This question cannot be answered generally such that it applies to all text editors.
Vim recognizes files by suffix. This is driven by its default start-up scriptology, and you can hack up custom behaviors in your
For example, I wrote myself a C program called
autotab which looks at the contents of a file and determines the
expandtab settings for Vim based on how that file appears to be formatted.
When I load or reload a file in Vim, this program will analyze the contents, and then output the above Vim parameters which are interpolated into a
set command and executed. For example, if the file is found to be using a two space indentation, but evidently with a mixture of spaces and eight-space hard tabs, then the program will output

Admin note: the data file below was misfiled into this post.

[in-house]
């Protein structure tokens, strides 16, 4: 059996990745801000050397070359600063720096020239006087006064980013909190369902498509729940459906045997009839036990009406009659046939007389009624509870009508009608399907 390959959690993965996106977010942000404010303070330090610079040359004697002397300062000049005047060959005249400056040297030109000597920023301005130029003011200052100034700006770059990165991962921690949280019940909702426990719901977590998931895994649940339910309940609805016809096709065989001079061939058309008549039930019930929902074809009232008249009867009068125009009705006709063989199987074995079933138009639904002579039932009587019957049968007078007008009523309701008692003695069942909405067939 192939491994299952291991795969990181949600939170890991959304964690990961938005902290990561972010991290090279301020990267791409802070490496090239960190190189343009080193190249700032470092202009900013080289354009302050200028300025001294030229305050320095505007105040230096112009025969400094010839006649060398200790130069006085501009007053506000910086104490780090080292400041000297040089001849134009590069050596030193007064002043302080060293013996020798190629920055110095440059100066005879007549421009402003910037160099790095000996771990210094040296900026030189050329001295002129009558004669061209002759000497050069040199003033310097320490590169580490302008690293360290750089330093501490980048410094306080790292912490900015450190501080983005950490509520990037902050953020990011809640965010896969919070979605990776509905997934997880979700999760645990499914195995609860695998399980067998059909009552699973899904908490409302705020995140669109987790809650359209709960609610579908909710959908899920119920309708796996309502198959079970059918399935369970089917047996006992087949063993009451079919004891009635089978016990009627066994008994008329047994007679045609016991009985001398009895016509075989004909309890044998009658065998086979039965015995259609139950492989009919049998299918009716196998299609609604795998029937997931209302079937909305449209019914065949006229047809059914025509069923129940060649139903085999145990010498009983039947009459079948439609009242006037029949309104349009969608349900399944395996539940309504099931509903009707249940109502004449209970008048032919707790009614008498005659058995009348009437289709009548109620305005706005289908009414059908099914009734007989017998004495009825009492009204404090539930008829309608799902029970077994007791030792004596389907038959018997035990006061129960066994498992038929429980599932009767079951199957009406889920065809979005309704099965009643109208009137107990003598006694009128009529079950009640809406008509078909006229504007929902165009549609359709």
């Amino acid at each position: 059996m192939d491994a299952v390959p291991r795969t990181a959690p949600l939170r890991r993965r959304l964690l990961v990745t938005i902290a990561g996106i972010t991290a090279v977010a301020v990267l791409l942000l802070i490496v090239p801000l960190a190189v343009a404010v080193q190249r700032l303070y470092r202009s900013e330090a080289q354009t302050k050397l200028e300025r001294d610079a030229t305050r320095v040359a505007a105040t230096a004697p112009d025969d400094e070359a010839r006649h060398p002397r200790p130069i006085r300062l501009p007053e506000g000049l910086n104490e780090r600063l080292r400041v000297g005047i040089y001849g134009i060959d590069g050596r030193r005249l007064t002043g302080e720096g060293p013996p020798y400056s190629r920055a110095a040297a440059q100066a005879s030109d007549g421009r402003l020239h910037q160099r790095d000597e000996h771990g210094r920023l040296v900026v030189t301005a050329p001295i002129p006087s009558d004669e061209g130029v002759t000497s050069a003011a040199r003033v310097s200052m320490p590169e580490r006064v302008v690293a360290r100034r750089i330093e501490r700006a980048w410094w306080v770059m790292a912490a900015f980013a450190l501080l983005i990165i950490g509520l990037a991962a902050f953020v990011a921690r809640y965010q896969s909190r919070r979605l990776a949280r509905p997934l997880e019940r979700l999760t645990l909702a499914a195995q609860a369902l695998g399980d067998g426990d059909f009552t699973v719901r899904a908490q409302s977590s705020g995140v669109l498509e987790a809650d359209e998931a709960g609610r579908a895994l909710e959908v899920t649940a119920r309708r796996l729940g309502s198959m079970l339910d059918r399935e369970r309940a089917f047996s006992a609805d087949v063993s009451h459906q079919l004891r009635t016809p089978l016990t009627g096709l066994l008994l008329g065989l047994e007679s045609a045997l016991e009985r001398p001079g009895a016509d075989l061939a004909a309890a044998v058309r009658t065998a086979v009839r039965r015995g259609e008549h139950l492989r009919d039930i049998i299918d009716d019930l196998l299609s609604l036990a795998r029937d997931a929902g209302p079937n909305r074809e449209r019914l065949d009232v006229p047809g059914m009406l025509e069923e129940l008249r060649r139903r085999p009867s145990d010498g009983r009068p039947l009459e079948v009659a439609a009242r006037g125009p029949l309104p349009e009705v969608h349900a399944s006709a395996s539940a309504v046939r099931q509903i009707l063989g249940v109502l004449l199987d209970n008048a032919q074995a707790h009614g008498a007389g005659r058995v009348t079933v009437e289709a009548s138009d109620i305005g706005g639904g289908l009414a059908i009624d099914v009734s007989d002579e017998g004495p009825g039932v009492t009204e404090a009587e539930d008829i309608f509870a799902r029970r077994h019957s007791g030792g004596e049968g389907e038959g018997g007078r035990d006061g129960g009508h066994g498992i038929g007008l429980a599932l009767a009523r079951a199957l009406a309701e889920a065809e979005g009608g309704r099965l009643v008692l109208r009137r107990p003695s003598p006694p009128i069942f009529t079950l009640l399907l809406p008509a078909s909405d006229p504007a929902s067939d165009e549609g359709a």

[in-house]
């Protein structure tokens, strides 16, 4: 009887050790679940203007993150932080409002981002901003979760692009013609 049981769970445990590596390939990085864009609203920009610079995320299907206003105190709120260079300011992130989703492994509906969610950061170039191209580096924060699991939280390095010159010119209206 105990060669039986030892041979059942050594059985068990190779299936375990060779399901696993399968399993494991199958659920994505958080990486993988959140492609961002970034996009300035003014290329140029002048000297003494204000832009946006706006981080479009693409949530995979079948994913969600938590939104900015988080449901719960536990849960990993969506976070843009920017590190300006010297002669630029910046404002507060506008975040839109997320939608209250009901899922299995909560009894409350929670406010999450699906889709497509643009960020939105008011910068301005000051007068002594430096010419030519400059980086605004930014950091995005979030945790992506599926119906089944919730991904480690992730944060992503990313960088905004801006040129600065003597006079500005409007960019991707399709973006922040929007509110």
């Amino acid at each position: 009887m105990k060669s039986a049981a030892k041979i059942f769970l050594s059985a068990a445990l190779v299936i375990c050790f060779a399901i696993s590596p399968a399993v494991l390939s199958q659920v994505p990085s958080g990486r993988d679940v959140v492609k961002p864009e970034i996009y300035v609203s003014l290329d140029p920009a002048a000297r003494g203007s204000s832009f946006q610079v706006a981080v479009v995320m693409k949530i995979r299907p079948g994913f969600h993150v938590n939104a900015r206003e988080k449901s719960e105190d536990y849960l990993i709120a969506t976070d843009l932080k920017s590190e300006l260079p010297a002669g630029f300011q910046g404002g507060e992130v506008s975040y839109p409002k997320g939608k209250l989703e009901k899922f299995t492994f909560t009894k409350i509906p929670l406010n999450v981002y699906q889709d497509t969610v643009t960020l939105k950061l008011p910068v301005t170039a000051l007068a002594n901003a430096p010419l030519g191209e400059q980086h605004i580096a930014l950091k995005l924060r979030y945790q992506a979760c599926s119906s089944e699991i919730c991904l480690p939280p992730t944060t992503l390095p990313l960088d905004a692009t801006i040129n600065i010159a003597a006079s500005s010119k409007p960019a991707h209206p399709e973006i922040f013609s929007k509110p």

tabstop=8 shiftwidth=2 noexpandtab.
Exactly the same approach could be used to choose the syntax highlighting. Write a script that looks at some lines of a file, guesses the type, and then generates a
:set syntax ... command.
file utility could be used as the basis of the script. The program's "magic" database contains heuristics to detect some programming languages. Try running
file on various files of yours and see the output. You may be surprised at how well it identifies the content. So the strategy might be: run
file on the file, capture the output, analyze it into various cases and output the right Vim incantations. Then hook that into
GIT repo of